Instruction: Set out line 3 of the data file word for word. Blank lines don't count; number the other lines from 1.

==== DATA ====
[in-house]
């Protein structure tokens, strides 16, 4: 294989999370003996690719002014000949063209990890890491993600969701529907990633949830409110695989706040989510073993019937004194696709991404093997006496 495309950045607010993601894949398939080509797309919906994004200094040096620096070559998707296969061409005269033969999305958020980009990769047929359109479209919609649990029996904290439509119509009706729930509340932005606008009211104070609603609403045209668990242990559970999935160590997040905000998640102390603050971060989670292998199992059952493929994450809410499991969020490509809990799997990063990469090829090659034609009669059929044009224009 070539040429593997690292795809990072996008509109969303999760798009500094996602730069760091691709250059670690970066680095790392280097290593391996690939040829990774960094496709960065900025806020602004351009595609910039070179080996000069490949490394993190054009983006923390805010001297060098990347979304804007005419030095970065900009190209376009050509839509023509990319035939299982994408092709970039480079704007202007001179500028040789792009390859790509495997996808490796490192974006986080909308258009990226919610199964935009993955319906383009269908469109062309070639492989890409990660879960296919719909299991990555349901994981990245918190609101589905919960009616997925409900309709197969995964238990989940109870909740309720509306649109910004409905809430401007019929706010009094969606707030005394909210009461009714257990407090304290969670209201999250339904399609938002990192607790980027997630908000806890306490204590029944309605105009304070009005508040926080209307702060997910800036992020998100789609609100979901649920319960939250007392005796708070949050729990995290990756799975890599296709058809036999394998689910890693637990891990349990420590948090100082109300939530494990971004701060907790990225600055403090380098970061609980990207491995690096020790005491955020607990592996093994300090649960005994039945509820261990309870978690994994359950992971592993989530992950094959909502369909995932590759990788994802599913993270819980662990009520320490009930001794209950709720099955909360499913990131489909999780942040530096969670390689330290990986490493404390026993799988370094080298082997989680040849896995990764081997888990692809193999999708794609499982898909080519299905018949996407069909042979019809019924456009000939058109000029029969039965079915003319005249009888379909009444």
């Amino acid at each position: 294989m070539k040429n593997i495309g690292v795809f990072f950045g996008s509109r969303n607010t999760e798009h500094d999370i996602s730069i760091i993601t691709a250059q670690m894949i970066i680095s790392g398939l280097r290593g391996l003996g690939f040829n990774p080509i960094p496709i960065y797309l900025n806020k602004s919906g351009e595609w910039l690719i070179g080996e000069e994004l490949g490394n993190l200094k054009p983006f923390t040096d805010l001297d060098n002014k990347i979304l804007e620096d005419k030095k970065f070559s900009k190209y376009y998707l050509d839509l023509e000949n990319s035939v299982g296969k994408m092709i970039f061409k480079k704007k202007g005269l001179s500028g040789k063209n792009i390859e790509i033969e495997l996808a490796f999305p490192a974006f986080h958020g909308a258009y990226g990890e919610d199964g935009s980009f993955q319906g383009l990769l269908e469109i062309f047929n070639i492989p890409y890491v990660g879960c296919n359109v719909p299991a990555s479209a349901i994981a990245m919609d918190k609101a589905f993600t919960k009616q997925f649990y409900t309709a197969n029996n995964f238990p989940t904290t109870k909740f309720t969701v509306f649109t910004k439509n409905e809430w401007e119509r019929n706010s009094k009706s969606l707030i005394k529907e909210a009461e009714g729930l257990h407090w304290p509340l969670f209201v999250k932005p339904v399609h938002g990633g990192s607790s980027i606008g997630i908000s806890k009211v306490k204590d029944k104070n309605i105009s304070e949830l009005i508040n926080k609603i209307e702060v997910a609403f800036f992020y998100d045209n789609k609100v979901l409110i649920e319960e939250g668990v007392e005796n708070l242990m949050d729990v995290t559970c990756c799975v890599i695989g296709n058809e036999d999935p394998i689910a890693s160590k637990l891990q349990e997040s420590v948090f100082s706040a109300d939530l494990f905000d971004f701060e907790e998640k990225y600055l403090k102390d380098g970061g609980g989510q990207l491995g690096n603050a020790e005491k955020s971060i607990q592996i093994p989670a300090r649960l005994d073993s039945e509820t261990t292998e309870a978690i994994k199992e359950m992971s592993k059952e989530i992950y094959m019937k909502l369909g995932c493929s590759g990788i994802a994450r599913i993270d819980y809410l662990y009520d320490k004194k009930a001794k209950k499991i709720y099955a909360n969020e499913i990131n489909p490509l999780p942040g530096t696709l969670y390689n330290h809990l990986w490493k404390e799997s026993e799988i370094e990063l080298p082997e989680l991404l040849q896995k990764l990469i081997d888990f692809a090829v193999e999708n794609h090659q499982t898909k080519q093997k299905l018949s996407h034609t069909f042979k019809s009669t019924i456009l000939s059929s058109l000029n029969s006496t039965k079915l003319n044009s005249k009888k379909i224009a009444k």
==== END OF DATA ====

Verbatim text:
């Amino acid at each position: 294989m070539k040429n593997i495309g690292v795809f990072f950045g996008s509109r969303n607010t999760e798009h500094d999370i996602s730069i760091i993601t691709a250059q670690m894949i970066i680095s790392g398939l280097r290593g391996l003996g690939f040829n990774p080509i960094p496709i960065y797309l900025n806020k602004s919906g351009e595609w910039l690719i070179g080996e000069e994004l490949g490394n993190l200094k054009p983006f923390t040096d805010l001297d060098n002014k990347i979304l804007e620096d005419k030095k970065f070559s900009k190209y376009y998707l050509d839509l023509e000949n990319s035939v299982g296969k994408m092709i970039f061409k480079k704007k202007g005269l001179s500028g040789k063209n792009i390859e790509i033969e495997l996808a490796f999305p490192a974006f986080h958020g909308a258009y990226g990890e919610d199964g935009s980009f993955q319906g383009l990769l269908e469109i062309f047929n070639i492989p890409y890491v990660g879960c296919n359109v719909p299991a990555s479209a349901i994981a990245m919609d918190k609101a589905f993600t919960k009616q997925f649990y409900t309709a197969n029996n995964f238990p989940t904290t109870k909740f309720t969701v509306f649109t910004k439509n409905e809430w401007e119509r019929n706010s009094k009706s969606l707030i005394k529907e909210a009461e009714g729930l257990h407090w304290p509340l969670f209201v999250k932005p339904v399609h938002g990633g990192s607790s980027i606008g997630i908000s806890k009211v306490k204590d029944k104070n309605i105009s304070e949830l009005i508040n926080k609603i209307e702060v997910a609403f800036f992020y998100d045209n789609k609100v979901l409110i649920e319960e939250g668990v007392e005796n708070l242990m949050d729990v995290t559970c990756c799975v890599i695989g296709n058809e036999d999935p394998i689910a890693s160590k637990l891990q349990e997040s420590v948090f100082s706040a109300d939530l494990f905000d971004f701060e907790e998640k990225y600055l403090k102390d380098g970061g609980g989510q990207l491995g690096n603050a020790e005491k955020s971060i607990q592996i093994p989670a300090r649960l005994d073993s039945e509820t261990t292998e309870a978690i994994k199992e359950m992971s592993k059952e989530i992950y094959m019937k909502l369909g995932c493929s590759g990788i994802a994450r599913i993270d819980y809410l662990y009520d320490k004194k009930a001794k209950k499991i709720y099955a909360n969020e499913i990131n489909p490509l999780p942040g530096t696709l969670y390689n330290h809990l990986w490493k404390e799997s026993e799988i370094e990063l080298p082997e989680l991404l040849q896995k990764l990469i081997d888990f692809a090829v193999e999708n794609h090659q499982t898909k080519q093997k299905l018949s996407h034609t069909f042979k019809s009669t019924i456009l000939s059929s058109l000029n029969s006496t039965k079915l003319n044009s005249k009888k379909i224009a009444k």